Ultimately, it comes down to fickle users. Over the last 10 years of the Web's existence, there have been a few dynamic changes in how people use the Web's services. As difficult as it is to comprehend people not using Google in 2 years, it is a very real possibility. Business models are constantly being usurped.
Who would have believed a few years ago that the Netscape-branded browser would one day not exist in all its flavor? Who in North America ever believed that services like [email protected] and Napster would disappear? Who in China ever thought that could-have-been, would-have-been companies like eTang.com and Renren.com would be consumed by their own avarice? Who would have ever thought that the lifestyle portal eLong.com would rise from the dead and morph into a travel-only company?
But do you know who will be the ultimate winner in China and around the world? Microsoft.
If you are reading this article now, most likely you are in the tech business and could qualify as an early adopter of certain technologies. As an early adopter, you probably use the Firefox browser, maybe bought an iPod the first week it was launched, and have a Treo 650 smartphone. But think about the other 99.9% of the world that is just happy to turn their computers on each day and have their MSN instant messaging software start automatically. Think about your colleague who, after using computers for 15 years, is amazed one day to discover what "Ctrl+Z" does on a Windows-powered computer. Those users will use whatever is already installed on their computers.
The browser and the operating system are the two main battlegrounds to win and keep users. Google now has neither. Mozilla has a great browser, but Microsoft promises to soon provide updates to its Internet Explorer browser that will make Mozilla obsolete–again–on Windows machines.
Microsoft's Vista operating system will be unveiled in a year. Vista promises to include in its operating system all the search functions that Google currently makes available as free downloads to users. Microsoft is rarely a trendsetter, but when it wants to kill a competing service it can launch itself headlong into research and development.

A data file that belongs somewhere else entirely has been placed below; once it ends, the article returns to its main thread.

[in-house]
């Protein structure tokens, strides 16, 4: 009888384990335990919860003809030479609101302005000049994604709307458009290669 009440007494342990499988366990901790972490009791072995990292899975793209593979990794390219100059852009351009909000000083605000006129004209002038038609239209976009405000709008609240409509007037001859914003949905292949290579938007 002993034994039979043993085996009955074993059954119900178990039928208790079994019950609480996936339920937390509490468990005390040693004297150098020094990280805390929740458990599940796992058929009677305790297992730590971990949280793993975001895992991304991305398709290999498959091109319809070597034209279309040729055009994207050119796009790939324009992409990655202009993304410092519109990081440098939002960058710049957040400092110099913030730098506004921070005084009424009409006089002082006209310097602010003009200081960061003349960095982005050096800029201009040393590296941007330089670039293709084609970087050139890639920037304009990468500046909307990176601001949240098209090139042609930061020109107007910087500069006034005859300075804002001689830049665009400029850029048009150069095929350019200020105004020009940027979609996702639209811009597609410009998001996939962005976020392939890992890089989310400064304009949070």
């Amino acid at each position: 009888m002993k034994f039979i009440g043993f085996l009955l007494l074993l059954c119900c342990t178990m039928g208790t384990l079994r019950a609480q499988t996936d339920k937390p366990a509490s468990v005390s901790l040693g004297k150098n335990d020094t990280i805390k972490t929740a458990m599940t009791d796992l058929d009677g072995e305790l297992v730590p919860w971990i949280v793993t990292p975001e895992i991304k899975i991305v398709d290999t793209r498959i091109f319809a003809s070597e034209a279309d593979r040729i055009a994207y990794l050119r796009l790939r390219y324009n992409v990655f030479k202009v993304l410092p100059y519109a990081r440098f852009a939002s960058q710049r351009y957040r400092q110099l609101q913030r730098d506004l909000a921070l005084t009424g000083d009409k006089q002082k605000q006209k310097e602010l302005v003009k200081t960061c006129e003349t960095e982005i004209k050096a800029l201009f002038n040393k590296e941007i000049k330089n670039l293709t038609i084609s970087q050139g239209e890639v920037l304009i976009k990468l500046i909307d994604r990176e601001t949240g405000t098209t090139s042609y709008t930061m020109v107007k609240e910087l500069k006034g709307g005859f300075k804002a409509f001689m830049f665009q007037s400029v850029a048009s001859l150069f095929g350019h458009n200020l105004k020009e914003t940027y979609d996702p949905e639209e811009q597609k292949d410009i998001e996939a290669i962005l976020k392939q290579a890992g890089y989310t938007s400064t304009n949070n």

And in China, after Vista is launched, there will be bootleg copies of the Vista OS that will allow millions of Chinese to upgrade and use all of Microsoft's great new features. Those that did use Google's services before the upgrade, may not need them again. And around the world, many new Vista users will also keep the de facto Microsoft system in place and not download any of Google's services.
For Google to wish to compete with Microsoft, it will need to create a new computing paradigm. What type of paradigm? Sorry, I have no idea as I do not get paid by Google to sit around and think about these things. But a new paradigm, indeed, is needed if Google ever hopes to be more than an interesting blip in Internet history.
For China, then, Google might win a few battles, but it cannot win the worldwide war unless it can amaze all of us with an entirely new way of looking at computers in the next three years.
About the author:
Perry Wu is a writer and correspondent for ChinaTechNews.com and can be reached here at the site. Perry Wu does not hold any positions, long or short, on any of the Chinese or American company securities mentioned in this article.